suppliers which is more pronounced than in circumstances where the transfer transaction can
be linked to a patented invention or technology guaranteeing protection against illegal
exploitation by third parties.
25. The existence of a patent also introduces another measure of certainty to the commercial
transfer transaction by enabling the potential recipient of the technology to sight the essence of
the technology which he is wishing to acquire. In the absence of a patent, such initial
sightings of the technology which it is proposed to transfer must take place through
disclosures under secrecy and confidentiality agreements, which can again introduce an
element of commercial risk of the leakage of the technology to third parties, thus undermining
both the value of the technology from the point of view of the supplier, and the value of the
technology for which the recipient will be paying. Furthermore, to cover such high risk the
supplier would calculate it into a higher price of his technology.
26. The patent system must be understood as a policy instrument which encourages
developing indigenous technological capabilities by providing an incentive to local inventors,
research and development organizations and industry, rather than a policy instrument which, if
adopted, will immediately effect a transformation in the level of technological sophistication
in the relevant country. In fact, it represents a strong shield for the development of innovative
domestic industry however small it may be at the moment.
27. The patent system does not constitute an instant remedy, but rather a long-term
infrastructure investment in development of the national market. Without any patent system,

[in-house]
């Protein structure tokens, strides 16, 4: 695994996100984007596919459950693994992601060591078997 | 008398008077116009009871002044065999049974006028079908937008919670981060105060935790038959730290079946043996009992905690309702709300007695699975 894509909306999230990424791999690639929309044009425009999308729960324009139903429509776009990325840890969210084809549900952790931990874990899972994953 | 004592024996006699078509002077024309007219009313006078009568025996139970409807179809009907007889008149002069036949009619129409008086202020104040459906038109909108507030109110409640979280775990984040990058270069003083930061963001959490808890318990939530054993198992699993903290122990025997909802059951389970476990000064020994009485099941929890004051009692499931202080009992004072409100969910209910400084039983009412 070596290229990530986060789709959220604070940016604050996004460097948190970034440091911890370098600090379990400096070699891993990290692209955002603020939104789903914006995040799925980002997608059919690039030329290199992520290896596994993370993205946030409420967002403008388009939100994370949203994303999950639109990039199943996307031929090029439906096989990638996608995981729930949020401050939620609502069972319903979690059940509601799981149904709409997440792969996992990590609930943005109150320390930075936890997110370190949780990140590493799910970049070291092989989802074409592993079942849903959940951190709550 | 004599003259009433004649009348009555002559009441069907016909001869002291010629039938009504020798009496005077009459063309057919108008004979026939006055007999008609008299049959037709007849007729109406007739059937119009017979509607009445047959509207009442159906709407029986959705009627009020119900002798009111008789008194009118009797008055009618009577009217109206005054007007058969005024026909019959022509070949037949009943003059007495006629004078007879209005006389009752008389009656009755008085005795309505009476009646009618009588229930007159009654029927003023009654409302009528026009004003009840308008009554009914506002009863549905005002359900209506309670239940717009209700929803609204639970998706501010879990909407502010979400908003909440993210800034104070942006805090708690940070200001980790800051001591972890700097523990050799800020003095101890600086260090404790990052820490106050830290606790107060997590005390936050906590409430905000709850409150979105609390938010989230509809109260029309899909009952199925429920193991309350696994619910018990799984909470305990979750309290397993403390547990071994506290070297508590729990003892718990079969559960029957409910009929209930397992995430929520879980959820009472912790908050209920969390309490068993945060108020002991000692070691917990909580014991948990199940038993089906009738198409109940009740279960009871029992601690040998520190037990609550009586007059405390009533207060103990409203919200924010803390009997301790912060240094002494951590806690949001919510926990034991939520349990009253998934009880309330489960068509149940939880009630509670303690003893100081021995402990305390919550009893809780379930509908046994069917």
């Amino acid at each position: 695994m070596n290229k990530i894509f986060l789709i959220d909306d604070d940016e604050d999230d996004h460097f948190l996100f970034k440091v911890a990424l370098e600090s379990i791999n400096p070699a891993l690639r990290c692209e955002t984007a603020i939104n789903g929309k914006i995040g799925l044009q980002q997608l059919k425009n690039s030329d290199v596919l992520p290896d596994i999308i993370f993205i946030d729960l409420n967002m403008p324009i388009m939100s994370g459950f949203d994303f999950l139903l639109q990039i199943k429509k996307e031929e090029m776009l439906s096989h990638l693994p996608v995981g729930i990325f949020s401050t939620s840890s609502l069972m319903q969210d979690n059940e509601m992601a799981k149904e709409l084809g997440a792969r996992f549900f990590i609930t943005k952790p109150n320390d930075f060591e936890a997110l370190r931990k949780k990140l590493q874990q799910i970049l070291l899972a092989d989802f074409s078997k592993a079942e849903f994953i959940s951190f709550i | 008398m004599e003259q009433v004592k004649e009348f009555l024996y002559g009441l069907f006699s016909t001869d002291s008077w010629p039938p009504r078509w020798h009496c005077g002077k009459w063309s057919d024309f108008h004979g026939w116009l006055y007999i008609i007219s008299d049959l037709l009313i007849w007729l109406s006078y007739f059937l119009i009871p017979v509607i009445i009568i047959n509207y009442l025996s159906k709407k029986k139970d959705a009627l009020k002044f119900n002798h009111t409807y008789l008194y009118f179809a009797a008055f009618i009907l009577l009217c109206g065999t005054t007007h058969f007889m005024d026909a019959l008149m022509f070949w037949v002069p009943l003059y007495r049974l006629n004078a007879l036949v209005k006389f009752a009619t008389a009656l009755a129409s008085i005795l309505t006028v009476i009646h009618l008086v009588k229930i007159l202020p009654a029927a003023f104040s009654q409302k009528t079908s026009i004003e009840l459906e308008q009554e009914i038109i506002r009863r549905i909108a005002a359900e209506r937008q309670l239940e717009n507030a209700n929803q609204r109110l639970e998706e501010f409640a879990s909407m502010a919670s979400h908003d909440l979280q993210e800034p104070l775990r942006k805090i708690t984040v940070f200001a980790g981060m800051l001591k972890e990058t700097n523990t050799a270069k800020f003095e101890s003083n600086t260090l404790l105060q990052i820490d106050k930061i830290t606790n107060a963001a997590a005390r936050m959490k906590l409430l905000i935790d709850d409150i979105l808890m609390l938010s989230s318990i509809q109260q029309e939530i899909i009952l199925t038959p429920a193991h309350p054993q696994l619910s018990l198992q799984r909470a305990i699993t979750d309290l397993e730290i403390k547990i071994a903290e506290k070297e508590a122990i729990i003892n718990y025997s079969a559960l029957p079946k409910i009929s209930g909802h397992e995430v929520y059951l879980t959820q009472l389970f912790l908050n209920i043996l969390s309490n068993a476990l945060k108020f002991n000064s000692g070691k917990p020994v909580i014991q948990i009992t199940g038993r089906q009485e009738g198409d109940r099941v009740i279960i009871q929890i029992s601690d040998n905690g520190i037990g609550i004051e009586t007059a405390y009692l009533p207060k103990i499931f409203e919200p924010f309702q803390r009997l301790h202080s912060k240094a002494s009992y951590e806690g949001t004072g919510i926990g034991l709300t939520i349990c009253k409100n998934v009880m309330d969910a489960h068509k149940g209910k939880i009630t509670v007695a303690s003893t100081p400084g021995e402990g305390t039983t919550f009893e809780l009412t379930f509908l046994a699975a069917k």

inventors, entrepreneurs and companies would have no effective protection against the
imitation of their inventions, and less incentive to invest in the development and strengthening
of their technological capacities. It might therefore be expected that the number of inventions
produced by local inventors would be even less in the absence of a patent system.
VALUATING INTELLECTUAL PROPERTY RIGHTS
28. Valuation of inventions and R&D results is necessary to estimate the value of the
company’s intellectual property portfolio. Furthermore, it is essential to working out the cost
of technology for transfer purpose. Risk affects valuation analysis, corporate valuation must
reflect risk and, most importantly, risk should reflect value.
29. Valuation is not easy. There is no agreed formula, or a common approach, to the
valuation of technology, R&D results, know-how or intellectual property rights in general. It
is easy to predict a person’s contribution to a society when he or she is grown up and we can
evaluate the usefulness of that person’s contribution by ascertaining age, education, work
experience and accomplishments but valuation of inventions is like predicting the future
contribution of a child, if not that of a new born baby. Indeed, many inventions need not have
immediate economic benefits to be valuable. Embryonic technology often needs further
development before its actual value is realized.
30. This has led some people to believe that valuation of inventions is not amenable to